Lagoon of Islands
Lagoon of Islands Rehabilitation Project
Located in Tasmania’s central highlands, this unique ecosystem characterised by floating islands of terrestrial vegetation was flooded by Hydro Tasmania in 1968 to deliver irrigation water to downstream irrigators along the Ouse River and offset water releases from Great Lake.
Downstream demand exceeded the capability of the natural catchment and in 1984 Ripple Canal was constructed to divert a number of small tributaries of the Shannon River to the lagoon. Though substantially increasing the yield from the lagoon this action proved to be ecologically disastrous as the canal also contributed large volumes of nutrient rich water ultimately resulting in a collapse of the natural system and unacceptable water quality.
Low inflows in recent years combined with the poor environmental conditions have prevented any water releases for irrigation purposes requiring expensive releases from Great Lake to occur.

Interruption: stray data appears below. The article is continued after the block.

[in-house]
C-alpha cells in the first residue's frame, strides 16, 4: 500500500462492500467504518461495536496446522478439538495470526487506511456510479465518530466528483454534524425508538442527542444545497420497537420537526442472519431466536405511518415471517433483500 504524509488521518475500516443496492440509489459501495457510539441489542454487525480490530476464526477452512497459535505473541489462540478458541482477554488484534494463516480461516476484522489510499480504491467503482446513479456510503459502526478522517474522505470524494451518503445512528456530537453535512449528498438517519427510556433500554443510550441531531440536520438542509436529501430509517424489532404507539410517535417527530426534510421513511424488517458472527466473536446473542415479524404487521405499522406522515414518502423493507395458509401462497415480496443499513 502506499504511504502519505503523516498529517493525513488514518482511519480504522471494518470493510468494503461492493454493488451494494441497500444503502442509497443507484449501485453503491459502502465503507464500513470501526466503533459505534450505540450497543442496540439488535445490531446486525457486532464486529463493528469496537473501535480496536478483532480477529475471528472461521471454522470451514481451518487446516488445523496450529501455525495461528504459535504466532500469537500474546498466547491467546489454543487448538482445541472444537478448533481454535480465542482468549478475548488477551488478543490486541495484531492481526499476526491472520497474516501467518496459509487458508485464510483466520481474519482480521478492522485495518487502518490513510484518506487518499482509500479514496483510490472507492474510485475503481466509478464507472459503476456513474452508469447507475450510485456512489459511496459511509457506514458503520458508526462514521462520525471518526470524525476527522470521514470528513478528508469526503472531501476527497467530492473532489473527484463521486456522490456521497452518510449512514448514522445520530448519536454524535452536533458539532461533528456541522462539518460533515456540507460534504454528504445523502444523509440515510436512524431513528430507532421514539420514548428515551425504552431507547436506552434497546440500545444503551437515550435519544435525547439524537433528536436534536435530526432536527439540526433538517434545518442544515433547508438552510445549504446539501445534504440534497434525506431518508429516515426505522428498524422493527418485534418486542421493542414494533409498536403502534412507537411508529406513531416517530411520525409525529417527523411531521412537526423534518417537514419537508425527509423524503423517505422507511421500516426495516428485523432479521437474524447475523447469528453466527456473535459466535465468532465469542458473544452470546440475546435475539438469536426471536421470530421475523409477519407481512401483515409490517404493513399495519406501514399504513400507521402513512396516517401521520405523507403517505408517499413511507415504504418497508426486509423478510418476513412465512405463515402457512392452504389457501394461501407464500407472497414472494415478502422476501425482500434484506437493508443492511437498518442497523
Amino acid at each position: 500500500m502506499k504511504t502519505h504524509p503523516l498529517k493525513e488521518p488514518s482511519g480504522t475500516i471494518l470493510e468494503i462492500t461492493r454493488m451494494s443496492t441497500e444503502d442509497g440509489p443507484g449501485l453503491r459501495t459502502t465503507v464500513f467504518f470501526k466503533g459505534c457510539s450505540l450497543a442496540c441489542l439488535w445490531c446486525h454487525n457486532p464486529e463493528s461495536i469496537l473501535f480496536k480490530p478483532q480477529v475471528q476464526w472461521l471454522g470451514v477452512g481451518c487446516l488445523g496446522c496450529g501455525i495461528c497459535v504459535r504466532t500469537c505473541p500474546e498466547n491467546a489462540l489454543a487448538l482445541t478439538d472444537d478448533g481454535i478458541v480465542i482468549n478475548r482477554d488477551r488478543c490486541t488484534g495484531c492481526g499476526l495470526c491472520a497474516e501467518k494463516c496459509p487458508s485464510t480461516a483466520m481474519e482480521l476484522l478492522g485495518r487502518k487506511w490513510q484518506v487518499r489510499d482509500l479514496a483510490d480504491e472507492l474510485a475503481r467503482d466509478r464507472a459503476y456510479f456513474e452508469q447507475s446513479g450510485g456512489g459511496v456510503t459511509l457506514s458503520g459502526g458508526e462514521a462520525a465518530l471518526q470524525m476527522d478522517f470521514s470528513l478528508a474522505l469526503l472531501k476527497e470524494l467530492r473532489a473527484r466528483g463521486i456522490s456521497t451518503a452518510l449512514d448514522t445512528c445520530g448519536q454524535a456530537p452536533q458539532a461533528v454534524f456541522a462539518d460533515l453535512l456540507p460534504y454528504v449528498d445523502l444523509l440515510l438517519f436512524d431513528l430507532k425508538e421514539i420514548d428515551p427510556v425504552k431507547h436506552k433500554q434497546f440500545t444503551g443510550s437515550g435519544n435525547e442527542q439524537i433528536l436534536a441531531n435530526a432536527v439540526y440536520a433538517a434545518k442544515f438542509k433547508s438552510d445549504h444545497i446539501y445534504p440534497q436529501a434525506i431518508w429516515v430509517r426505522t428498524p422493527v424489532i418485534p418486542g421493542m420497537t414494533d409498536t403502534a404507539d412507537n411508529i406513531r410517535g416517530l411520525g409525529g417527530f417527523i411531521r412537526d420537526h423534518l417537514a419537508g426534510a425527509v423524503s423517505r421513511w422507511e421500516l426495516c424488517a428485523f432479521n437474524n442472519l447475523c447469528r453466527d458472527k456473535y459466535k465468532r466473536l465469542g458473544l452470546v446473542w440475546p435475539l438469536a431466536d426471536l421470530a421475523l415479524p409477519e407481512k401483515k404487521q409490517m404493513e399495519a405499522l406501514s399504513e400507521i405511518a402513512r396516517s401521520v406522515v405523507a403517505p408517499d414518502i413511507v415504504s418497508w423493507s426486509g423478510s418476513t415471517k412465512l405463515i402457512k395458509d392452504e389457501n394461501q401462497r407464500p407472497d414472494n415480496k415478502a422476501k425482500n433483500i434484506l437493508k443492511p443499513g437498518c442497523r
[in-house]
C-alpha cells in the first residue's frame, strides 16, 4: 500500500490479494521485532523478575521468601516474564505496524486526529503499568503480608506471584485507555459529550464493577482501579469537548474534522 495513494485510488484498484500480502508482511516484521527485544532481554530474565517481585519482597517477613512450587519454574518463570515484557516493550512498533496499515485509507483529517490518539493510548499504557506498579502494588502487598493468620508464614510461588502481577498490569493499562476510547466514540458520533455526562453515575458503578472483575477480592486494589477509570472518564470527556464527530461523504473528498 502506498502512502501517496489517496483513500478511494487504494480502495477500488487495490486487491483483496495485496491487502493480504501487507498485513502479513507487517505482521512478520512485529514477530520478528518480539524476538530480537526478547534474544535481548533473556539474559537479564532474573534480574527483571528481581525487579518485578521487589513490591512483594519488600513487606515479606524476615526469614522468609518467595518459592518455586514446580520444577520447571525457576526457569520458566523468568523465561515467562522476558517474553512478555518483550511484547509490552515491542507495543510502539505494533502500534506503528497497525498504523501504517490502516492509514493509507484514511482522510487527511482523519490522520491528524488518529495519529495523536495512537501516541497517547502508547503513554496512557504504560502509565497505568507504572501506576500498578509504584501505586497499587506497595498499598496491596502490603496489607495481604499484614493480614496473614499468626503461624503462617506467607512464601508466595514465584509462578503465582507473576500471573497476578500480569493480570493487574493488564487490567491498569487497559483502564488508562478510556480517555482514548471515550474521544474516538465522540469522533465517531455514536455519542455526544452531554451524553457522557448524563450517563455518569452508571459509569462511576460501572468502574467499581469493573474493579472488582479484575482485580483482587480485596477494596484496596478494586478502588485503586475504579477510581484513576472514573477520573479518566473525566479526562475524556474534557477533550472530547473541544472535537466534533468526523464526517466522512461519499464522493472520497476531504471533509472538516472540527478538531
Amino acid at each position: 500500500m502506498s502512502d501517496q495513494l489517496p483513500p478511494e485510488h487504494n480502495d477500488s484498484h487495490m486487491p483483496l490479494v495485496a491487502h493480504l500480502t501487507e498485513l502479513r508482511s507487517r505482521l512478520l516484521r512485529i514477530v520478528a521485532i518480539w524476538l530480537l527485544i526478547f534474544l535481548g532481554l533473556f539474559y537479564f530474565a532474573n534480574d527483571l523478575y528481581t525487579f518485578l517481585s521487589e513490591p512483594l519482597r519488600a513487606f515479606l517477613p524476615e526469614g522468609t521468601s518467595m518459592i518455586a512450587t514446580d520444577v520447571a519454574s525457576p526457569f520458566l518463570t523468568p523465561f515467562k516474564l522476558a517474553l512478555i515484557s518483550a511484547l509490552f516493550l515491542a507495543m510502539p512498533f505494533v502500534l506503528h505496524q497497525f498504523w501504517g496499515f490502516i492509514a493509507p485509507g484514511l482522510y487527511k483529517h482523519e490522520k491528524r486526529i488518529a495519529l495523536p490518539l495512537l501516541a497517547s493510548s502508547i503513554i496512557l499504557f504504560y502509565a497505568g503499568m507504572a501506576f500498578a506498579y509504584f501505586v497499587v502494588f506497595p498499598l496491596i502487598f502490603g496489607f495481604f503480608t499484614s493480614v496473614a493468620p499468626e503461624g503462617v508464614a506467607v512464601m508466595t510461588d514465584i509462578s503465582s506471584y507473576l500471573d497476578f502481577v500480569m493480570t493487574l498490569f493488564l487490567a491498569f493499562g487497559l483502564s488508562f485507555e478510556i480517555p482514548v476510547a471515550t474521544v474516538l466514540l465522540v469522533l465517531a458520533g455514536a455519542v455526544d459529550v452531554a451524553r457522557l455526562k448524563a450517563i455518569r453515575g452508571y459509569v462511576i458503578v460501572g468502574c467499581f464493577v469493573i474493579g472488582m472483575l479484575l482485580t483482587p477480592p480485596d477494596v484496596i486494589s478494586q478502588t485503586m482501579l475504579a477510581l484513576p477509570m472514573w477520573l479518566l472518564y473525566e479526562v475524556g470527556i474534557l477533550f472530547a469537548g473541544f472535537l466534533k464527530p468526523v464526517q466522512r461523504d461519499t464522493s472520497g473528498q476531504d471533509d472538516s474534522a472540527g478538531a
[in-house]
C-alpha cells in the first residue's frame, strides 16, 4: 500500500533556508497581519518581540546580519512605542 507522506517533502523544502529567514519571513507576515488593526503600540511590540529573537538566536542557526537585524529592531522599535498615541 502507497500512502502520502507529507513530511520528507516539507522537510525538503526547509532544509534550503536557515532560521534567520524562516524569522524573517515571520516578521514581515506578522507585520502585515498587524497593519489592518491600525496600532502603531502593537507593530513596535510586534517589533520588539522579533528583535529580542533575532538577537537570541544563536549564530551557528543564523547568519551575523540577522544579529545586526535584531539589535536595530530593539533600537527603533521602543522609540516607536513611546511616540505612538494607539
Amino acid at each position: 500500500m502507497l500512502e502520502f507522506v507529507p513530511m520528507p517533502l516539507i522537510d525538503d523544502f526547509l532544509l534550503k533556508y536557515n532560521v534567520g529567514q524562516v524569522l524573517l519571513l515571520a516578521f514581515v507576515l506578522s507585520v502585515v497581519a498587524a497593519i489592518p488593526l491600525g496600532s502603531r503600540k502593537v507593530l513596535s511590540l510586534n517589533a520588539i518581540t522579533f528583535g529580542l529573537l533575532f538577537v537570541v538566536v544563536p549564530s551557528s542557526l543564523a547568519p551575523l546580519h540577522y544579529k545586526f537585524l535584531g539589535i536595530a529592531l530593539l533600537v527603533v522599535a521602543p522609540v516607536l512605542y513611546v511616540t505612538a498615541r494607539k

Addressing the issues at Lagoon of Islands is one of the key objectives of the Ouse River Project that aims to resolve a number of inter-related water related issues in this area. Construction of alternative water supply infrastructure for Ouse River irrigators is being progressed and, once commissioned, will render Lagoon of Islands redundant and allow for the dam to be decommissioned and the water body to be rehabilitated.
A panel of internal stakeholders and external experts was assembled to advise on the best course of action to improve the poor environmental conditions persistent in the lagoon. In May 2010, the first major action was taken with the decommissioning of Ripple Creek Canal. Four tributaries artificially flowing into Lagoon of Islands were redirected back to their natural course and into the Shannon River. The dam wall is currently being deconstructed to allow for natural water levels to occur. Read more here >
Further interventions are being considered but will depend on the lagoon’s response to removing the canal and dam. Full recovery of Lagoon of Islands to its original state is unlikely in the short to medium term. However, Hydro Tasmania is confident that the approach will see improvements in water quality in the short-term and set the lagoon on the best path to long-term recovery.